First impressions and bad experiences

When you get to an advertising or marketing website, what makes you wonder what the creators were thinking about when they sign it off, what things make you dislike the brand? Here’s my list, supplemented by a quick poll around the office.

  • Useless Splash pages. I’ve gone to a site and all I get is a useless splash page (usually in flash, so it’s dynamic and moving, supposed to show something about the company). Why takes me to something that adds nothing to the experience, just makes me think you’re not interested in me getting to your content.
  • Flash sites where there is nothing but one big flash file, with no section URLS. I can’t share this easily, even if I love it, epsecially if I only love one section. I’m not going to make my contacts work their way through multiple layers. I know I’ve delivered things like this occasionally, usually due to issues with the content management systems that won’t let me do anything else. But if you have free rein on hosting, then why make it complicated.
  • Information-led sites that are just flash. Why bury stuff? Flash has its place, for video, for interactive experiences. If all you are doing is showing some case studies, some text-driven information or anything that really does not require ‘action’ then stick to HTML. Or at least fix the flash so I can copy and paste relevant information.
  • Dodgy roll-over menus. Menus that are multi-leveled, that expand on rollover and all it takes is the smallest amount of movement to make it disappear. Make them a bit more fixed.
  • Not providing adequate About or Help information but taking your straight to a ‘forum’. Twitter does this; Audioboo just has a how to video. Forums are difficult to naviage, videos take too much time. I tend to see this more with tech companies. Forums are great for a lot of stuff, but when it’s used to replace basic documentation, making me search through multiple forum threads for an answer, then it’s just annoying. The same with videos. You have to assume I have little time and no headphones.
  • Sites that break the internet when they get taken down. If it’s only a tactical site, then let the URL degrade gracefully but redirecting to your main site.
  • Teeny, tiny content windows. There’s a whole page and the information is stuck in a little section with a scroll bar in the middle of the page. Use the space!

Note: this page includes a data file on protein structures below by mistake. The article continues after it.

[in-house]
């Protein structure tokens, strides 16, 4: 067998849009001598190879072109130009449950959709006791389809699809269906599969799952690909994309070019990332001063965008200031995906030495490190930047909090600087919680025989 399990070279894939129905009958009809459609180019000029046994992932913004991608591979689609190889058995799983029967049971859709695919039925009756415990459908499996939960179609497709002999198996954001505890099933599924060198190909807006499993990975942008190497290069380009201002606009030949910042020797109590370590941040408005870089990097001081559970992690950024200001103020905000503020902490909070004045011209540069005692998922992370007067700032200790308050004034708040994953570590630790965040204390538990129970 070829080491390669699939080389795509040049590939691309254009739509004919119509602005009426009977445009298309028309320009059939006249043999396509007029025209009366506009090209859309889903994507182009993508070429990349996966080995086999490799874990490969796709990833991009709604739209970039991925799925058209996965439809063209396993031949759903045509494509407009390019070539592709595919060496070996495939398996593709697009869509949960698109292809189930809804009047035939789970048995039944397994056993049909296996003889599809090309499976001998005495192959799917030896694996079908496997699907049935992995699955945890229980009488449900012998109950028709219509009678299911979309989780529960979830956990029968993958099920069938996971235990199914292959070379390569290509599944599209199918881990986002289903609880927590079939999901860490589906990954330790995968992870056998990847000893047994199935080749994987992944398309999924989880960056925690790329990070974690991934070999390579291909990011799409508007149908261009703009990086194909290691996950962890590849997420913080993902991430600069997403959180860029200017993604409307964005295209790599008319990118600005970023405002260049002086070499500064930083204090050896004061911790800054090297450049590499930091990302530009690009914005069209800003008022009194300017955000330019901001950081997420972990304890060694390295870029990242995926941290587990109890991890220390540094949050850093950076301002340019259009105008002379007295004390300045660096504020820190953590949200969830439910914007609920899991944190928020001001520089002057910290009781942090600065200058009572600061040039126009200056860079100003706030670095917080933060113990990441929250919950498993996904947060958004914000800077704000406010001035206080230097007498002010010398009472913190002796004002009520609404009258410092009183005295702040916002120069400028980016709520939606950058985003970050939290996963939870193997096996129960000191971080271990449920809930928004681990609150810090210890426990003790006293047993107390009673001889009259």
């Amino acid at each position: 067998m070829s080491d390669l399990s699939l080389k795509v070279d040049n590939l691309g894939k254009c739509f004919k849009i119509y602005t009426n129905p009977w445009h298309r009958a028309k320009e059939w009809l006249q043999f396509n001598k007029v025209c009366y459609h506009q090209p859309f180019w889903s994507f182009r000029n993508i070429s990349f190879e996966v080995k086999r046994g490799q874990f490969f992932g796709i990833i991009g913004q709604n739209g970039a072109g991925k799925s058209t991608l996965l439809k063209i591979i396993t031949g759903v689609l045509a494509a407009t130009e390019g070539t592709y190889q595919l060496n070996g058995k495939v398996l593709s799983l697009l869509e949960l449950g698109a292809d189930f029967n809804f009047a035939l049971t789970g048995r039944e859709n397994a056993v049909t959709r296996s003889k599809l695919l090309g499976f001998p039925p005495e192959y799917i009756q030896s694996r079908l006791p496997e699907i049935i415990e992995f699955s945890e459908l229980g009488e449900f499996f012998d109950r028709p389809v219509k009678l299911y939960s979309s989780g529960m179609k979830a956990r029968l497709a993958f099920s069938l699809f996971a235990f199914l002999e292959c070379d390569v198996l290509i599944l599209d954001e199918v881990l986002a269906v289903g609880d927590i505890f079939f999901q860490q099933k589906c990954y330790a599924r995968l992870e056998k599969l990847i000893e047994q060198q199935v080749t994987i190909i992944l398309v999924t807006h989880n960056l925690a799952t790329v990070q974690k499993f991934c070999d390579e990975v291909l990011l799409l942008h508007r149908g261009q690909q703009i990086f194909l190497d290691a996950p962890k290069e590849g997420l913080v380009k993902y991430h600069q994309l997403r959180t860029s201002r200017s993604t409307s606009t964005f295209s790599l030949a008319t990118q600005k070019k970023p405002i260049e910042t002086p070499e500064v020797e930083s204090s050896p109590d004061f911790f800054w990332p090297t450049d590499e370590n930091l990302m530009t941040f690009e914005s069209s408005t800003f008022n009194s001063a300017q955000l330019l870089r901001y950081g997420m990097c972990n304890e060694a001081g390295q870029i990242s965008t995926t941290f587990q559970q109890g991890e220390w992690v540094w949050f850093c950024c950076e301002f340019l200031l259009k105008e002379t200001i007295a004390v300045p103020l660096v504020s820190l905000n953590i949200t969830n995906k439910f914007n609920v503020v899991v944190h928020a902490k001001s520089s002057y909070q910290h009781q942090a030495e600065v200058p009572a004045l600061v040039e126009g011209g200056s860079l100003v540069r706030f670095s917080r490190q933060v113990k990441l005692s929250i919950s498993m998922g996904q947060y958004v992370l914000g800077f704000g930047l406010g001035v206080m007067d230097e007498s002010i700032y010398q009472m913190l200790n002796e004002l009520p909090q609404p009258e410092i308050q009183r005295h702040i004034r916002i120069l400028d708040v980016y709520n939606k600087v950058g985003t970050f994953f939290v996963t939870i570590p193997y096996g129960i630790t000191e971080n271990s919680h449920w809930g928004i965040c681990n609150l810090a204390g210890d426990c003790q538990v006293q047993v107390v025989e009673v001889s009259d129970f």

• Sites that don’t have a mobile version. Again, degrade gacefully. If I have to have flash, put in the html version that lets me know what I need. Don’t just leave it blank.
  • Resizing my browser. I’ve got my screens set up as I need them to be, small, medium or large. Respect my choices. Just because ‘your’ design needs a different size, doesn’t mean that the other 40 tabs I have open work in the same way.
  • Autoplay – of anything. Sound, video, etc. When I have 40+ tabs open and I’m just opening more qucikly, don’t make me hunt for sound playing.
  • Links in text that aren’t links but are rollover ads. They’re being disingenuous and leave you feeling hard done by, not a good feeling about the brand – either of them.
  • Online advertising that is invasive; that wobbles, that has a tiny close button, that is far too bright and flashy and move your attention away from what you are looking at.
  • Sites that deliver you content on IP address not on the TLD you typed in. I work with a fair few non-English people. They want to see content in their only language when going to the country site, not be forced to see the UK version.

One final one..from the Creative Director. He hates Creative Clichés (but they’re only clichés if you don’t do them well) and hates any cool site that does something that he wishes he had done. Don’t we all!

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